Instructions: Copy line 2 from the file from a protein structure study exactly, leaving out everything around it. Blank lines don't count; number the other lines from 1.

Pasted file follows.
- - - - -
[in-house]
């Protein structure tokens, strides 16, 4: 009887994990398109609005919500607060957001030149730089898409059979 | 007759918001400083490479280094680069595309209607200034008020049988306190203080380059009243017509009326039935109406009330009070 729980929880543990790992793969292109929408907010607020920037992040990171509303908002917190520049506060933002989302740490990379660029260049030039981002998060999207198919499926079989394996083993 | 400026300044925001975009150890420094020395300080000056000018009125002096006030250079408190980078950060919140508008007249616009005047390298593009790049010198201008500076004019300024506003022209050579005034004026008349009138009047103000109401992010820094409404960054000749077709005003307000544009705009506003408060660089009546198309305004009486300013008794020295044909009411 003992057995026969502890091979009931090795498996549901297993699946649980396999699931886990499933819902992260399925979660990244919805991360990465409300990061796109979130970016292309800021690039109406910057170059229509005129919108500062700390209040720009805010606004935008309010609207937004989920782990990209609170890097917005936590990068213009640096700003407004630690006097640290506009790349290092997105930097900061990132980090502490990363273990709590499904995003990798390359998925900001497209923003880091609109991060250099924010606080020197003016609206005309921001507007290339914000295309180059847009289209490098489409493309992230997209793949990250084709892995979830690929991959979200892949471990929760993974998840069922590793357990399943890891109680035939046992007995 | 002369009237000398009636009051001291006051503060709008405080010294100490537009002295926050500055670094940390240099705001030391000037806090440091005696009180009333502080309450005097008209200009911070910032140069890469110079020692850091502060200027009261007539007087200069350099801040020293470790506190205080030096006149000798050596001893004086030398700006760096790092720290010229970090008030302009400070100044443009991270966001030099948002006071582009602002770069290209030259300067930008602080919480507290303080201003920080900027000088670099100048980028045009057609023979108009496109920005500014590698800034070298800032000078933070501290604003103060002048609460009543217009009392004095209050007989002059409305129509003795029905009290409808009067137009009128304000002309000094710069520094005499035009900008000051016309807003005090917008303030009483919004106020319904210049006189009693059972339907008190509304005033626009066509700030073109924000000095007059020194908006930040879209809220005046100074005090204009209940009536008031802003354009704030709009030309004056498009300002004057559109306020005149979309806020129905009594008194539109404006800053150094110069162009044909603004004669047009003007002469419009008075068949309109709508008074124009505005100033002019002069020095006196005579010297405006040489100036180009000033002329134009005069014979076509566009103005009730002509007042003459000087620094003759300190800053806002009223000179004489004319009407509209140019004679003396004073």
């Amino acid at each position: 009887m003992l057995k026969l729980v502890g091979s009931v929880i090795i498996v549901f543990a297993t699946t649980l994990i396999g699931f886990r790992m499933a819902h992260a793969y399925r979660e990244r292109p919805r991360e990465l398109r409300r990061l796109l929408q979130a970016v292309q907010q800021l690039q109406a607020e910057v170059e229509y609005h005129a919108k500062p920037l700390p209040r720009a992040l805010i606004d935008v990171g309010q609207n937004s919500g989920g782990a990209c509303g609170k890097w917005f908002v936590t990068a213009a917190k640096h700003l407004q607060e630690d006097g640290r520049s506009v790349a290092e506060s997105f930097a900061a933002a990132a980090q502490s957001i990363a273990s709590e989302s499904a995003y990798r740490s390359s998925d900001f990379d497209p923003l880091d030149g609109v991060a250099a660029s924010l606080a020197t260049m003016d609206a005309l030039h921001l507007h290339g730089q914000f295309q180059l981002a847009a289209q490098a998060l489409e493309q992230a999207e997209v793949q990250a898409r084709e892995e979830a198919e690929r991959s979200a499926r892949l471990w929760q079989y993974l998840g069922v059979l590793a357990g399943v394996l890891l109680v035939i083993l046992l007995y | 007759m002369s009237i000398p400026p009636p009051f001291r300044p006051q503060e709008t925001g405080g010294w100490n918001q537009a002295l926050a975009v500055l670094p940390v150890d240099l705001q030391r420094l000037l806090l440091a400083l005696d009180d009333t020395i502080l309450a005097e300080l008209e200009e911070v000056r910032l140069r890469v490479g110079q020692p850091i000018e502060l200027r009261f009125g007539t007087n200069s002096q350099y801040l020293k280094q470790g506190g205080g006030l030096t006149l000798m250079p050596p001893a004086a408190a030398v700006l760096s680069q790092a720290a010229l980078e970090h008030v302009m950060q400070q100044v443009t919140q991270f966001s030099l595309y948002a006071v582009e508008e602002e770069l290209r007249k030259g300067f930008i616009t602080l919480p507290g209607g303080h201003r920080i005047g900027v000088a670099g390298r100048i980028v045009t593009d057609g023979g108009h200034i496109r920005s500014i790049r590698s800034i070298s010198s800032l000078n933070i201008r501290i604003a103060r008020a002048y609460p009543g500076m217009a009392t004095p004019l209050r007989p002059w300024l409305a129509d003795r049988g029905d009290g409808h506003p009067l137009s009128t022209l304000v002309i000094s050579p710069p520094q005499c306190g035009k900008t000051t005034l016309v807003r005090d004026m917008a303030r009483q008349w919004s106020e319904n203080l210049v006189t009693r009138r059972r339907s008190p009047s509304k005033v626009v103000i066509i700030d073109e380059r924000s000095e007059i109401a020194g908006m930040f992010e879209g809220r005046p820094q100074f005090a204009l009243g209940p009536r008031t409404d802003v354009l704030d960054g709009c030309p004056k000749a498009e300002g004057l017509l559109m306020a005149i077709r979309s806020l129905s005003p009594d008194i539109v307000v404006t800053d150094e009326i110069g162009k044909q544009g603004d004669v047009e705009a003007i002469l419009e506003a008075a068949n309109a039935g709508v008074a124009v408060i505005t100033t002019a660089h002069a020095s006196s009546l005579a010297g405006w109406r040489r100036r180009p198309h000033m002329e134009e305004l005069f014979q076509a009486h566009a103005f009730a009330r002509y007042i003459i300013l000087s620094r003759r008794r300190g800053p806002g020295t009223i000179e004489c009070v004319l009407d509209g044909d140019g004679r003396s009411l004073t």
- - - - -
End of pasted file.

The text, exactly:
């Protein structure tokens, strides 16, 4: 009887994990398109609005919500607060957001030149730089898409059979 | 007759918001400083490479280094680069595309209607200034008020049988306190203080380059009243017509009326039935109406009330009070 729980929880543990790992793969292109929408907010607020920037992040990171509303908002917190520049506060933002989302740490990379660029260049030039981002998060999207198919499926079989394996083993 | 400026300044925001975009150890420094020395300080000056000018009125002096006030250079408190980078950060919140508008007249616009005047390298593009790049010198201008500076004019300024506003022209050579005034004026008349009138009047103000109401992010820094409404960054000749077709005003307000544009705009506003408060660089009546198309305004009486300013008794020295044909009411 003992057995026969502890091979009931090795498996549901297993699946649980396999699931886990499933819902992260399925979660990244919805991360990465409300990061796109979130970016292309800021690039109406910057170059229509005129919108500062700390209040720009805010606004935008309010609207937004989920782990990209609170890097917005936590990068213009640096700003407004630690006097640290506009790349290092997105930097900061990132980090502490990363273990709590499904995003990798390359998925900001497209923003880091609109991060250099924010606080020197003016609206005309921001507007290339914000295309180059847009289209490098489409493309992230997209793949990250084709892995979830690929991959979200892949471990929760993974998840069922590793357990399943890891109680035939046992007995 | 002369009237000398009636009051001291006051503060709008405080010294100490537009002295926050500055670094940390240099705001030391000037806090440091005696009180009333502080309450005097008209200009911070910032140069890469110079020692850091502060200027009261007539007087200069350099801040020293470790506190205080030096006149000798050596001893004086030398700006760096790092720290010229970090008030302009400070100044443009991270966001030099948002006071582009602002770069290209030259300067930008602080919480507290303080201003920080900027000088670099100048980028045009057609023979108009496109920005500014590698800034070298800032000078933070501290604003103060002048609460009543217009009392004095209050007989002059409305129509003795029905009290409808009067137009009128304000002309000094710069520094005499035009900008000051016309807003005090917008303030009483919004106020319904210049006189009693059972339907008190509304005033626009066509700030073109924000000095007059020194908006930040879209809220005046100074005090204009209940009536008031802003354009704030709009030309004056498009300002004057559109306020005149979309806020129905009594008194539109404006800053150094110069162009044909603004004669047009003007002469419009008075068949309109709508008074124009505005100033002019002069020095006196005579010297405006040489100036180009000033002329134009005069014979076509566009103005009730002509007042003459000087620094003759300190800053806002009223000179004489004319009407509209140019004679003396004073």